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The process of saving a trashed desk
I had a vision of how to transform this broken desk from the moment I saw it at a yard sale, and I stuck with that vision until I had in front of me what I was seeing in my head. There was so much wrong with it, but that provided the opportunity to do exactly what I wanted. I think you would agree from the before pictures that I really could not hurt the piece!

Posted by andersonandgrant from Brockway, Pennsylvania, United States • Published See andersonandgrant's 7 projects »
  • Step 1

    The entire desk was scrubbed and sanded before starting. There were a lot of loose joints, so it was dismantled and reassembled using wood glue and clamps.

    The roll top was broken in two places, but was surprisingly easy to fix. A roll top is constructed with wood slats attached over a heavy piece of fabric. So to fix it, the wood just had to be glued to a new piece of fabric!

    There was a missing piece of trim on one side of the desk. Since the shelf inside the desk was broken beyond repair, I cut the wood from the shelf to the size that I needed for the trim. This way, the tone of the wood is maintained throughout the piece so that the distressed wood showing through matches.

    There used to be drawers on the side, but they had been broken out. I cut a piece of wood to fit into the bottom of the space, and added a piece of trim to the front. This space would be the perfect place for a basket to store files or office supplies or to shelve some books.

    This desk doesn't have any fancy turned legs or decorative trim. It needed a little something to keep it from looking too plain. So, I decided to stain the desk top to add a little interest. I love painted wood furniture that has a stained top. And lately, I've really been loving the combination of rich wood with distressed black paint.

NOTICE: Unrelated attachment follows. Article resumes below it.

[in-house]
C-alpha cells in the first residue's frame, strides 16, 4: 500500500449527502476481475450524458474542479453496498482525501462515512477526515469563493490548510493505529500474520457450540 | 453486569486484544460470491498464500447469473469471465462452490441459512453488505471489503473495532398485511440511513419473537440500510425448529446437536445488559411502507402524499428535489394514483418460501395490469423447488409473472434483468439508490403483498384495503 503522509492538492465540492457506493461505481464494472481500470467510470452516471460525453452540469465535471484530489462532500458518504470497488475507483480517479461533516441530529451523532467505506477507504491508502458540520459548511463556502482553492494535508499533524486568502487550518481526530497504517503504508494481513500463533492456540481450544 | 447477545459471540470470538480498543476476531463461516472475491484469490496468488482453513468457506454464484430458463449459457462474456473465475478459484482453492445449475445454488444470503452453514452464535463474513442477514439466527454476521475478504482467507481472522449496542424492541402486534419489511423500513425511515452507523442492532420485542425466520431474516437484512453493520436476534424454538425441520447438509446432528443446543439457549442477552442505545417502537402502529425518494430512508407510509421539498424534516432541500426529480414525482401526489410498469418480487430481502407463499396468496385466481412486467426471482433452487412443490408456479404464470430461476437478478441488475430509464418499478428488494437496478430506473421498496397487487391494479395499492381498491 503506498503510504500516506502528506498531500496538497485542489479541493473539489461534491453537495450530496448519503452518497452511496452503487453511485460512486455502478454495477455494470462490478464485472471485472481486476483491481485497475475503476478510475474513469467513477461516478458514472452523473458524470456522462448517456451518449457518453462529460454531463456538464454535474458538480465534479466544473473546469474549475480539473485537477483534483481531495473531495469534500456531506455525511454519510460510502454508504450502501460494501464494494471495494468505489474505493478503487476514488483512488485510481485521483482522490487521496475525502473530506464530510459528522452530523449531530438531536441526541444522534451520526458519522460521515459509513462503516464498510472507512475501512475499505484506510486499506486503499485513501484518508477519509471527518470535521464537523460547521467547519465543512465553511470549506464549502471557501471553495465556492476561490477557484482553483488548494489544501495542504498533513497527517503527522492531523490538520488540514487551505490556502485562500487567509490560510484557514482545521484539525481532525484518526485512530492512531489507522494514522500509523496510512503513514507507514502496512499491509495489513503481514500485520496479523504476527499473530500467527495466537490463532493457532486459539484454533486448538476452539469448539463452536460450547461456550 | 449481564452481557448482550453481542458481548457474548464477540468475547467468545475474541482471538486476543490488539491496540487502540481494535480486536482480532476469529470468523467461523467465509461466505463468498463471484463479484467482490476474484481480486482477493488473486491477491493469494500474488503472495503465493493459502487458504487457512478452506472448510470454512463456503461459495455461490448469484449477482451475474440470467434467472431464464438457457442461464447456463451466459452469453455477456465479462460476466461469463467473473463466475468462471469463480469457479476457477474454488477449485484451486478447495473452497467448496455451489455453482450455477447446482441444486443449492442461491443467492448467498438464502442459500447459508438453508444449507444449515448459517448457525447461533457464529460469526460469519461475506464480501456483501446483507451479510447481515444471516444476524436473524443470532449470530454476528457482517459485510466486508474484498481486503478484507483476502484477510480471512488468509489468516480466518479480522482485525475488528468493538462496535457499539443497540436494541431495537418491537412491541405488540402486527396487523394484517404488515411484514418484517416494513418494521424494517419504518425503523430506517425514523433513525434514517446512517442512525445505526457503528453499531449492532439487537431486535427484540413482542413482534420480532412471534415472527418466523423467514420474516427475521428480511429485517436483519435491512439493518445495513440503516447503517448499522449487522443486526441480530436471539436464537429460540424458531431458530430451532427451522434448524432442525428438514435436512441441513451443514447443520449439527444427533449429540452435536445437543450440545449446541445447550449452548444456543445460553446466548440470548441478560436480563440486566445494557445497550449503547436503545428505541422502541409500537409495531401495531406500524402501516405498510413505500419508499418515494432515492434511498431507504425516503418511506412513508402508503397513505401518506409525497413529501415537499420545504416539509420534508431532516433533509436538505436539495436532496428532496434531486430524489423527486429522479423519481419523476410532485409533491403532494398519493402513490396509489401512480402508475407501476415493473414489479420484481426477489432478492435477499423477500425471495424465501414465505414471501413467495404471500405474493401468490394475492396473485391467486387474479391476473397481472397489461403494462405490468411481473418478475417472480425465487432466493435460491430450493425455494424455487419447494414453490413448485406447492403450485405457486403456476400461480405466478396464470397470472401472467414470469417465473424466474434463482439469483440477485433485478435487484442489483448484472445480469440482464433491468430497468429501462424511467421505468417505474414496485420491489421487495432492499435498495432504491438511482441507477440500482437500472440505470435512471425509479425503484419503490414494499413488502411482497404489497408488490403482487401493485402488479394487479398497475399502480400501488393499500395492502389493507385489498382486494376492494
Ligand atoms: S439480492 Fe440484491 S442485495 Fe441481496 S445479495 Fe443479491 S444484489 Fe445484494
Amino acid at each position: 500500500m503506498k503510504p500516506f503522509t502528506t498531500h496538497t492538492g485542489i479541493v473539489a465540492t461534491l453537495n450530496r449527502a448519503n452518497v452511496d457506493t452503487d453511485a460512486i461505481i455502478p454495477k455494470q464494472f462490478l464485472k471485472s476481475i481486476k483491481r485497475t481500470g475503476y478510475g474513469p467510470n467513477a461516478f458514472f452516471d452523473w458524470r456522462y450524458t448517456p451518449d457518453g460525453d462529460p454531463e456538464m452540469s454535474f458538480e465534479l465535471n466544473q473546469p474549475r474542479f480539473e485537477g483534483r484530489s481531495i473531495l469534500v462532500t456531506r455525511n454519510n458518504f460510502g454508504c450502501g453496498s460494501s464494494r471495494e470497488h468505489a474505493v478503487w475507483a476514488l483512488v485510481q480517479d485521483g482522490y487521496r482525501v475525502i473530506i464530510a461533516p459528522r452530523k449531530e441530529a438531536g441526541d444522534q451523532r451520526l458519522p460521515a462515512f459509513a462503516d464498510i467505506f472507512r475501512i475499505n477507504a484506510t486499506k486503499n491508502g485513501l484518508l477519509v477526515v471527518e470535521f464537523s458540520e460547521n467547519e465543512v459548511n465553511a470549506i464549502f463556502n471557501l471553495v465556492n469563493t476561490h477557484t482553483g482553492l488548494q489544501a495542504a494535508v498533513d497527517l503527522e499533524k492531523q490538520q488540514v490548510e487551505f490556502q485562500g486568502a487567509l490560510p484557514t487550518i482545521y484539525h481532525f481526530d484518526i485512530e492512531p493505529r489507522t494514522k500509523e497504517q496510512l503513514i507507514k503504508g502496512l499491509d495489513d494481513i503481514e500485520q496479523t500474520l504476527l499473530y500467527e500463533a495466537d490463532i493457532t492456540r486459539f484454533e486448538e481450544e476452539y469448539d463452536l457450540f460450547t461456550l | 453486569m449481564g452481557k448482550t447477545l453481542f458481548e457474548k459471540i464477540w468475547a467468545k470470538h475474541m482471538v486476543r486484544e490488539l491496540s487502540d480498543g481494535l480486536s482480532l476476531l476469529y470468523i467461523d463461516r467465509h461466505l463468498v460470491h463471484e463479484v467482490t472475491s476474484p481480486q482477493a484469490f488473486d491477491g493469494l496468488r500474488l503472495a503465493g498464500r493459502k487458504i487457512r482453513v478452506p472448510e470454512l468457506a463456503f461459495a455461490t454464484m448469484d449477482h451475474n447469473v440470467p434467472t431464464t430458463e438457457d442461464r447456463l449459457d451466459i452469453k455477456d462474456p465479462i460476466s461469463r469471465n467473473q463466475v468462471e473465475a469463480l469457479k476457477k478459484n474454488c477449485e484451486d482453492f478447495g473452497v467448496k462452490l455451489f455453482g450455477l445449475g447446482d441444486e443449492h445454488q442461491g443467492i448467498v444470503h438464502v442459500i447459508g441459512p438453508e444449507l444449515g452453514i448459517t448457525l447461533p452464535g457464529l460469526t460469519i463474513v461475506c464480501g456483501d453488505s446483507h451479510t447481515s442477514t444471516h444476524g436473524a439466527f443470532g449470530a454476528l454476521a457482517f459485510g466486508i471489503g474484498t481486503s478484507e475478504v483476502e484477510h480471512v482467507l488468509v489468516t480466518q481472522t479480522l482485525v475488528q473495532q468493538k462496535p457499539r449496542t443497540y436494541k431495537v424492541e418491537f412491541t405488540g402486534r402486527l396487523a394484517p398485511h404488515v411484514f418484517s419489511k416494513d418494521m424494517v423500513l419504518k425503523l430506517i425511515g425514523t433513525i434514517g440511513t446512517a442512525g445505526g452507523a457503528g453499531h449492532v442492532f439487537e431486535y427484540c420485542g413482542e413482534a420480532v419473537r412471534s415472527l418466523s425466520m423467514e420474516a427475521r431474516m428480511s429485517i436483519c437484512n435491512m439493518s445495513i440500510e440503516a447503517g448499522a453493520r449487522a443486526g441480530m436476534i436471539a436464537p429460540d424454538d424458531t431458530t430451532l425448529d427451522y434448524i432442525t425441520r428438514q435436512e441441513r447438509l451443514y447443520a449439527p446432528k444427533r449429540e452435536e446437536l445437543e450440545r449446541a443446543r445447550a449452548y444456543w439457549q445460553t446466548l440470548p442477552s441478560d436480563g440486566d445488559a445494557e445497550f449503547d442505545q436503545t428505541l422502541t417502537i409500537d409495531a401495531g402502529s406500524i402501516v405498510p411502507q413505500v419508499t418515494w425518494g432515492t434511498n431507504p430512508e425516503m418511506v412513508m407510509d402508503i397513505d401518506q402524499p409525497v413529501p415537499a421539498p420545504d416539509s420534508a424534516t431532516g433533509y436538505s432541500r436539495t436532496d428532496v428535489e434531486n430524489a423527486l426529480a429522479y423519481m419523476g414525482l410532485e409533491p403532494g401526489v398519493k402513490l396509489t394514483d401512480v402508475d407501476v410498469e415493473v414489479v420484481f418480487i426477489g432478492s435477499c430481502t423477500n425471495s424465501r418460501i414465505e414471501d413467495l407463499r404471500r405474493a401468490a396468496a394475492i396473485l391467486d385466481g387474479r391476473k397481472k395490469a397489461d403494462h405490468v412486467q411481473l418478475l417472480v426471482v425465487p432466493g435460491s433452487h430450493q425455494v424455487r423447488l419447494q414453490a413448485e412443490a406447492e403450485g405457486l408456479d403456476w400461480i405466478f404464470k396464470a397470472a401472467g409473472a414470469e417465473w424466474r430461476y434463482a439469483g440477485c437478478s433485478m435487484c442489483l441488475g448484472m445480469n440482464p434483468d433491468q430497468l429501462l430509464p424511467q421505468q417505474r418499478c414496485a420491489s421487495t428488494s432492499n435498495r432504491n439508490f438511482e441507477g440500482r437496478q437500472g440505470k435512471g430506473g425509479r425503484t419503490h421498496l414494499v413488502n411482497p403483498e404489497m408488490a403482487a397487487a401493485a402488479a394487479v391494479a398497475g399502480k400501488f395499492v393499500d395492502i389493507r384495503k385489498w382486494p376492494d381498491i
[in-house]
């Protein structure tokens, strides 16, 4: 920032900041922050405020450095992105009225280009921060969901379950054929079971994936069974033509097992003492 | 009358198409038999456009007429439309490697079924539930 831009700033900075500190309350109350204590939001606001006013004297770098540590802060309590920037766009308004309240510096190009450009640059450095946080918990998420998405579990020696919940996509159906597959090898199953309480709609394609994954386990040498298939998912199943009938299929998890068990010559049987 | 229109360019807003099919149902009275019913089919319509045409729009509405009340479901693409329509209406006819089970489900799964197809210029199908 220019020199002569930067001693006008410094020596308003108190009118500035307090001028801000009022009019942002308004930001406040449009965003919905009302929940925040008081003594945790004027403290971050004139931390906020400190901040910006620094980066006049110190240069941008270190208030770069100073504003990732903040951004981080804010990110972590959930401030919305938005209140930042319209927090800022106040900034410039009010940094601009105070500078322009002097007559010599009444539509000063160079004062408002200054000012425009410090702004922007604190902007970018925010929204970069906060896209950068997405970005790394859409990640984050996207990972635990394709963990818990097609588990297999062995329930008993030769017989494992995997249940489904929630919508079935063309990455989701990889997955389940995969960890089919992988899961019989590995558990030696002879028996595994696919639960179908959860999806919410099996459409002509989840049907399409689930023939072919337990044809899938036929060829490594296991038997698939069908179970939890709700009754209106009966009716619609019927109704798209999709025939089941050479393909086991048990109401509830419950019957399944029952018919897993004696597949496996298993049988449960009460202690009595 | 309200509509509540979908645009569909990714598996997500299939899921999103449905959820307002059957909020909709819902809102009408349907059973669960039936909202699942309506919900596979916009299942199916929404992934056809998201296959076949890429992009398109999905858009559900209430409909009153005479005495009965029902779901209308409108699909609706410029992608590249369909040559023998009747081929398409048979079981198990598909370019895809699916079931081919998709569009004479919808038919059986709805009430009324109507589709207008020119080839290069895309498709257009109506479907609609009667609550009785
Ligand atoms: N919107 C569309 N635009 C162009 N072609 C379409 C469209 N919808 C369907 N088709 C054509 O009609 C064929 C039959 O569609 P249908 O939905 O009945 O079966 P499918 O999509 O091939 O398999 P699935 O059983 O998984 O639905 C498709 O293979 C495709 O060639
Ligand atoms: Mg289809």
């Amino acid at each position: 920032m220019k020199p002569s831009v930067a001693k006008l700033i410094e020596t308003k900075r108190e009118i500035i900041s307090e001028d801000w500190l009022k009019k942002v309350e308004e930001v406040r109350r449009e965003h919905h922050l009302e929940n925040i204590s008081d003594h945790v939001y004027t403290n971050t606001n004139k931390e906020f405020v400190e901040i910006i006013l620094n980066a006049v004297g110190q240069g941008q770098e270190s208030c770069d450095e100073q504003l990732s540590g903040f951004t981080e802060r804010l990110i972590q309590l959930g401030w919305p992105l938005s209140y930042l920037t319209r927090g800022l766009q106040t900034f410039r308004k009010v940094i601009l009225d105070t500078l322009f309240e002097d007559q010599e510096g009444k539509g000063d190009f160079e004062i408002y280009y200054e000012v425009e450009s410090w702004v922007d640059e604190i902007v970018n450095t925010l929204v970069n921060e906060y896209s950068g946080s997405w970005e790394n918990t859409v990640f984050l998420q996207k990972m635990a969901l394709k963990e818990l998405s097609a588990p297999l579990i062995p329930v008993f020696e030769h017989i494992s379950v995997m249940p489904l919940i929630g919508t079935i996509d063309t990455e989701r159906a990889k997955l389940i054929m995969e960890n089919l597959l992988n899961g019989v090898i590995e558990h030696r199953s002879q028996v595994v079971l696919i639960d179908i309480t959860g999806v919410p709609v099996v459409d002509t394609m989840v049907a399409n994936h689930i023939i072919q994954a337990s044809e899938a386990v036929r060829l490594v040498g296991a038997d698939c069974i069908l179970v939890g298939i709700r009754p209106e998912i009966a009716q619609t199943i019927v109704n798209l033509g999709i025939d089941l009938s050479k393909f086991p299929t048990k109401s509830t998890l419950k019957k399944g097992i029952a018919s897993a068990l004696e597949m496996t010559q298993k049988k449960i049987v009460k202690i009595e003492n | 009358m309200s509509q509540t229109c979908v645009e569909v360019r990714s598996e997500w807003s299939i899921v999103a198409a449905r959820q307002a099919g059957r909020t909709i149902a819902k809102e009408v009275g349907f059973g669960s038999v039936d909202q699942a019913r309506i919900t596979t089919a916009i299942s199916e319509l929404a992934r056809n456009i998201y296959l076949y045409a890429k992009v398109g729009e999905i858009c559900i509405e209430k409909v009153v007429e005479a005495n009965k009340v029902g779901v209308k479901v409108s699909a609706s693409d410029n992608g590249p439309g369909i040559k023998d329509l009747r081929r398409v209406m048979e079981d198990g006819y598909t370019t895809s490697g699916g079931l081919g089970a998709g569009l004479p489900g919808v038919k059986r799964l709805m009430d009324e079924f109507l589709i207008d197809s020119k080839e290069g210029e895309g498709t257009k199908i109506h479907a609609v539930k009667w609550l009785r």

The desktop and little "shelf" on top of the desk were stripped down to the bare wood (which was no easy task, let me tell you!). Both were stained with American Walnut colored stain. Even through all the sanding, there is still some distressing and imperfections that show through the finish, which I think really adds to the charm. In no way is this desk an expensive antique. It was broken apart to begin with, and I really enjoy maintaining the imperfection in a beautiful way.

    After staining the wood, I used painter's tape to mask off the edges where I didn't want to paint. Then I coated the entire piece with two coats of black chalk paint. After the paint was dry, it was distressed around the edges. The final step was coating the piece in some of Miss Mustard Seed's antiquing wax.

    The desk is on the small side and was probably a child's desk back in the day. It is still a good size for an adult to use in an entryway or small space to write out bills or work on a laptop. It will take an odd sized chair to actually be pushed in, but I love the look of the chair sitting next to the desk anyways.

    So, are you loving this old desk as much as I am?

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